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Algis J Vingrys, Selwyn Marc Prea, Yu Xiang George Kong, Abhishek Singh, Shikha Gupta, Viney Gupta; Using an iPad to measure Visual Fields in Children.. Invest. Ophthalmol. Vis. Sci. 2020;61(7):3873.
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© ARVO (1962-2015); The Authors (2016-present)
To consider whether an iPad perimetry application (MRF-glaucoma) can be used to measure the visual field of children with glaucoma.
A total 26 children, 8-18 years old, with paediatric glaucoma (n=43 eyes) were recruited. All gave informed consent to participate and none had performed perimetry in the past. Children were tested with the MRF-glaucoma application (n=43) and with HFA 24-2 Sita-Standard (n=29). When Sita-Standard could not be completed, Sita-Fast was used (n=14). An attempt was made to balance order of presentation (60% MRF-HFA) across tests. Twenty-three children were retested with MRF at their next clinical visit (ave 6.9 ±5.5 months) giving 39 data sets to establish retest reliability by Bland-Altman methods. The thresholds and variability of children were compared to 20 young adults (students, average age 23 yrs) tested twice on the MRF.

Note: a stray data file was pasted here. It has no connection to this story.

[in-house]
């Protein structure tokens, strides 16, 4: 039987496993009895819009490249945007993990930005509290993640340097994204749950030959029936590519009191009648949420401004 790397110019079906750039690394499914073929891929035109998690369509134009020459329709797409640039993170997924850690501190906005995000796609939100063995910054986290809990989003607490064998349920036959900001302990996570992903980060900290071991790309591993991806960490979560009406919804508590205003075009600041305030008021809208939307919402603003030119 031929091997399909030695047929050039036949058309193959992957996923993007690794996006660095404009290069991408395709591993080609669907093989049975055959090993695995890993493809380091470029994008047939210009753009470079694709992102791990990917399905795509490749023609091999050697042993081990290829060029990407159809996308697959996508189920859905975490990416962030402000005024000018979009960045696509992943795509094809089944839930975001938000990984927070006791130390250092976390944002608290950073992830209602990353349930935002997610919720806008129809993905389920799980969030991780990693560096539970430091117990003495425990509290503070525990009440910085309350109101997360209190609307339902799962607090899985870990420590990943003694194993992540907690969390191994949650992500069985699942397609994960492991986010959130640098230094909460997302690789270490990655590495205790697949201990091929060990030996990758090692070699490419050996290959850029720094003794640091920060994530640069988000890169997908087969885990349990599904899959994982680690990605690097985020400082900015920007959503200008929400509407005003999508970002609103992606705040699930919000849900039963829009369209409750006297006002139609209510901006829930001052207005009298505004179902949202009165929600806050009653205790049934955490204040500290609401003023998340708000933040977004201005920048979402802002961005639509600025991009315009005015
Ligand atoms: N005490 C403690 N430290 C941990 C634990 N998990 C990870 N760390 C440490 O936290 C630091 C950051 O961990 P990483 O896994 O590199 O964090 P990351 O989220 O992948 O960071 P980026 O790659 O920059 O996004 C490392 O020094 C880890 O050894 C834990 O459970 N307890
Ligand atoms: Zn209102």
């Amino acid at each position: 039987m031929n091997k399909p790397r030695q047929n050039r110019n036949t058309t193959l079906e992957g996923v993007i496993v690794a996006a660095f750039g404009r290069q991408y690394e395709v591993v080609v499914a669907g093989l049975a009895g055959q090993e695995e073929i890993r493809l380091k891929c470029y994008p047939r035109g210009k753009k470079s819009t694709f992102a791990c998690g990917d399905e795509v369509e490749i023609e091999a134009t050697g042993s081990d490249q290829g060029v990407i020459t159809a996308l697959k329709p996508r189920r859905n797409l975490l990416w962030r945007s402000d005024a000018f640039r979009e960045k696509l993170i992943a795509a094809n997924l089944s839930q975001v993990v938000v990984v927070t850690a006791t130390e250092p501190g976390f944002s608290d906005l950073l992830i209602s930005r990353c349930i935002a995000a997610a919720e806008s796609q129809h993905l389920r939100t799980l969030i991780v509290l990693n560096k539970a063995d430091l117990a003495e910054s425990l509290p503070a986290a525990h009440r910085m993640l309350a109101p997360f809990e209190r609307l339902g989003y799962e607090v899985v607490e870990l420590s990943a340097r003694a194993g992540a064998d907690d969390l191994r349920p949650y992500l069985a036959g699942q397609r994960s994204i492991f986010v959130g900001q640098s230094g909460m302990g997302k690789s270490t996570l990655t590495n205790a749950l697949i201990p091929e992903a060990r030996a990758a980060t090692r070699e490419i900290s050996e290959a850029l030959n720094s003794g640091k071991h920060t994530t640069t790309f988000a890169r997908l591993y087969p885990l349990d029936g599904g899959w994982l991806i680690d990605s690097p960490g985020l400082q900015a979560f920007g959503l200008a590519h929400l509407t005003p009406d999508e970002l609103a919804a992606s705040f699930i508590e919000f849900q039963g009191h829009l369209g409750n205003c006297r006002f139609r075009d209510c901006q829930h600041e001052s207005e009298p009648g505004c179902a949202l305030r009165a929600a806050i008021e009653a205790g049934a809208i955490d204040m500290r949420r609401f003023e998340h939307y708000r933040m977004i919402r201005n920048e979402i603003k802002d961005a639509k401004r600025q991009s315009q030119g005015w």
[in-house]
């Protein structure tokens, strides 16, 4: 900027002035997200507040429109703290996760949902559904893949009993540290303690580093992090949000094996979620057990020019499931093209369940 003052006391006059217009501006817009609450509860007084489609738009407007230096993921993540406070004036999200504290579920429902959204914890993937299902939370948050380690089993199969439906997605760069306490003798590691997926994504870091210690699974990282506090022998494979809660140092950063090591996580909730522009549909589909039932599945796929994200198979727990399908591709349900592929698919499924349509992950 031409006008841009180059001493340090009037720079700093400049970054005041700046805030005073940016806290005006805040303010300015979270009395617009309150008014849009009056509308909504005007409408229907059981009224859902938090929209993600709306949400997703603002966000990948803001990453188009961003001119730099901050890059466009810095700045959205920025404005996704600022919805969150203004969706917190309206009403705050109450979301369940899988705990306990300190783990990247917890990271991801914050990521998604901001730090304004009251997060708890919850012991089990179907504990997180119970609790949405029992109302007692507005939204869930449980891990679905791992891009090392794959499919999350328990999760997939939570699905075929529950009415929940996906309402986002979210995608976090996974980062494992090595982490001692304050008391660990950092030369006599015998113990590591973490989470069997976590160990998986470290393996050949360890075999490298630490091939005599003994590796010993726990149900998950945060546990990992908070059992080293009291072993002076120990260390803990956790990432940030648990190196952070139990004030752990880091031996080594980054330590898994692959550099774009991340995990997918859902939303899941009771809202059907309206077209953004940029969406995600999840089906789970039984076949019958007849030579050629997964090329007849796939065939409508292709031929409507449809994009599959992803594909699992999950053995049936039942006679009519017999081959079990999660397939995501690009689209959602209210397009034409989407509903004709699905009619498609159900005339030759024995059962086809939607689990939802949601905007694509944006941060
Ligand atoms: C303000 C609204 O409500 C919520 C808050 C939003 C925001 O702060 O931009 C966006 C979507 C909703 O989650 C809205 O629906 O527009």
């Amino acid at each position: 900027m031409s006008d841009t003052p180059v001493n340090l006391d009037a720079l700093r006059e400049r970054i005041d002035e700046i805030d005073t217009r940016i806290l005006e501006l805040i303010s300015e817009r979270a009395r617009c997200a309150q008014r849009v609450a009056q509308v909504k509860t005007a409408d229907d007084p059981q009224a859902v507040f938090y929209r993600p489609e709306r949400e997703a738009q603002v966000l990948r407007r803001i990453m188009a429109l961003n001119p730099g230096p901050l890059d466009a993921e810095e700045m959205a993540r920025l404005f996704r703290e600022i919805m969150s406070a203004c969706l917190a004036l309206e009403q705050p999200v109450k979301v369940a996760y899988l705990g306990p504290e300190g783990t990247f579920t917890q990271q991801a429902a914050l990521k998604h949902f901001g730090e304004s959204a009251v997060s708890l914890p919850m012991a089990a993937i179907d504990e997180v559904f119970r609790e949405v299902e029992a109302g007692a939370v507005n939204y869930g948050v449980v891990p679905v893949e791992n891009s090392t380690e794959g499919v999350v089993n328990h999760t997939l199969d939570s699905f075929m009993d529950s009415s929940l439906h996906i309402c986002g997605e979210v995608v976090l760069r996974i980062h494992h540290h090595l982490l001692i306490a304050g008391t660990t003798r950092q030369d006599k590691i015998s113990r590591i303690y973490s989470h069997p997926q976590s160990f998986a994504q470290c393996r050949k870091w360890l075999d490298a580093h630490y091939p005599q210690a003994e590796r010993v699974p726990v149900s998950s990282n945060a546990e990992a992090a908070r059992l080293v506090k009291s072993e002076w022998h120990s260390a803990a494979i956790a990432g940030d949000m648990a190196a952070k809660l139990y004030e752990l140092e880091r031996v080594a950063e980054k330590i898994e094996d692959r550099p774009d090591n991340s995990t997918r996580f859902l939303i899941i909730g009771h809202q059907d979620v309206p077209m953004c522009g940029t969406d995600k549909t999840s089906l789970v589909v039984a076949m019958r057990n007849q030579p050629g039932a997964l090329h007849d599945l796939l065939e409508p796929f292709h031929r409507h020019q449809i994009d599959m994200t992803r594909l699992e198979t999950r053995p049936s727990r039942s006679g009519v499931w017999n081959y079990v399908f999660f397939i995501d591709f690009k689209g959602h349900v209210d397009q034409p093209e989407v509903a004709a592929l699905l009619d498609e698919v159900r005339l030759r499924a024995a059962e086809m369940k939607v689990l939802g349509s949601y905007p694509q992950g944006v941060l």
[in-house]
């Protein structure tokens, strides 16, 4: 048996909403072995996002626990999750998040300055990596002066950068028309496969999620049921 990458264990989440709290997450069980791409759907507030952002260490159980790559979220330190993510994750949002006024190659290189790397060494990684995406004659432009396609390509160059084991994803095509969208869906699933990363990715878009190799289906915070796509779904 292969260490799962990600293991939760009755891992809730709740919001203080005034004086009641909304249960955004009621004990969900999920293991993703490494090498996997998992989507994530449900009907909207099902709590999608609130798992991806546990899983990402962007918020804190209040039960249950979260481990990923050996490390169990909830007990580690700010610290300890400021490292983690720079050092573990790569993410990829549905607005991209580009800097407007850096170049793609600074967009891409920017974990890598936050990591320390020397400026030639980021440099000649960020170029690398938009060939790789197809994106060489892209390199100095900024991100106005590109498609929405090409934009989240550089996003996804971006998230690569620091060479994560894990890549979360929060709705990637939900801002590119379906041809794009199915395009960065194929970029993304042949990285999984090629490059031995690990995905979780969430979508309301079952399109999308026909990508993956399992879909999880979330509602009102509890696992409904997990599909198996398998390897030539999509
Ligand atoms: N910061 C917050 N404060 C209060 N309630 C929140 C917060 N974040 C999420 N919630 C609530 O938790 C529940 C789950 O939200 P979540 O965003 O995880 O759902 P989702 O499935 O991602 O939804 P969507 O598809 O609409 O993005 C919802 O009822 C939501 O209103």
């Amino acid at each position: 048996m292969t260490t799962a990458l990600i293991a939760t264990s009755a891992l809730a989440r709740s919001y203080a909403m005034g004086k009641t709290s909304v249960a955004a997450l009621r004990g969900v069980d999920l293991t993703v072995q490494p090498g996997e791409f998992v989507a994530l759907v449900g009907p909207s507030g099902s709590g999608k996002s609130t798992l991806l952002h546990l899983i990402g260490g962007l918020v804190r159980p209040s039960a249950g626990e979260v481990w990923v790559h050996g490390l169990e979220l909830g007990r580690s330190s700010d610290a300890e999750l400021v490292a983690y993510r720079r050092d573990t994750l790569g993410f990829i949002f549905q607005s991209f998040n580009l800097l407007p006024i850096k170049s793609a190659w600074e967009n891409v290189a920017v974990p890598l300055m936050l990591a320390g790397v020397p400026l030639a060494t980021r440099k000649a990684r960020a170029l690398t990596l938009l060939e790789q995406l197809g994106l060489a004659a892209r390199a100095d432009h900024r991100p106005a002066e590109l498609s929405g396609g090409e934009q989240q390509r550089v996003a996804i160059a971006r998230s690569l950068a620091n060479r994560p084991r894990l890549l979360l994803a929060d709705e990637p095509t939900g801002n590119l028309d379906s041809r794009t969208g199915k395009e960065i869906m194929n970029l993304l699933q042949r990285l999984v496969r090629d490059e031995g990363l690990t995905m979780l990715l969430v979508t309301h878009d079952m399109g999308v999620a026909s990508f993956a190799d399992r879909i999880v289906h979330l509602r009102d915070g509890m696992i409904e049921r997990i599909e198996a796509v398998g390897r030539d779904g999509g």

Children had a mean age of 11±2.6 yrs (range 8 to 18 yrs ) with 16 eyes having mild defects (HFA MD<-6 dB), 14 moderate defects (-12<HFA MD<-6 dB) and 13 severe defects (HFA MD<-12 dB). Average test times for MRF (5.7±1.4 mins] and SITA-Fast (5.5±2 mins) were similar with both being significantly faster than SITA-Standard (8.2 ±1.3 mins, P<0.001). MRF MD correlated strongly with the HFA MD (ICC r=0.85) and Bland-Altman analysis found a 2.0 dB bias in MD with HFA<MRF. In 10 children who returned normal MD (>-0.5 dB), MRF thresholds were constant with eccentricity (~30 dB) and similar to adult values. Children show greater variability (x2) than adults with a Coefficient of Repeatability of 8.0 dB. Children return a high proportion of “unreliable” tests (MRF 65% v HFA 23%) with many having high false positive rates (FPR>15%: MRF 24% v HFA 12%) or unsteady fixation (fixation loss >25%: MRF 47% v HFA 35%). This was most pronounced in those <12 yrs of age. We found that averaging MRF outcomes across 2 tests improved outcomes: HFA MD (ICC r=0.92; p<0.05), reduced variability (70%) and improved the Coefficient of Repeatability (4.6 vs 8.0 dB; p<0.05).
The MRF can be used to test the visual field of young children down to age 8. The reduced reliability in children is consistent with past reports. Our analysis shows that averaging two tests yields more repeatable outcomes.
This is a 2020 ARVO Annual Meeting abstract.
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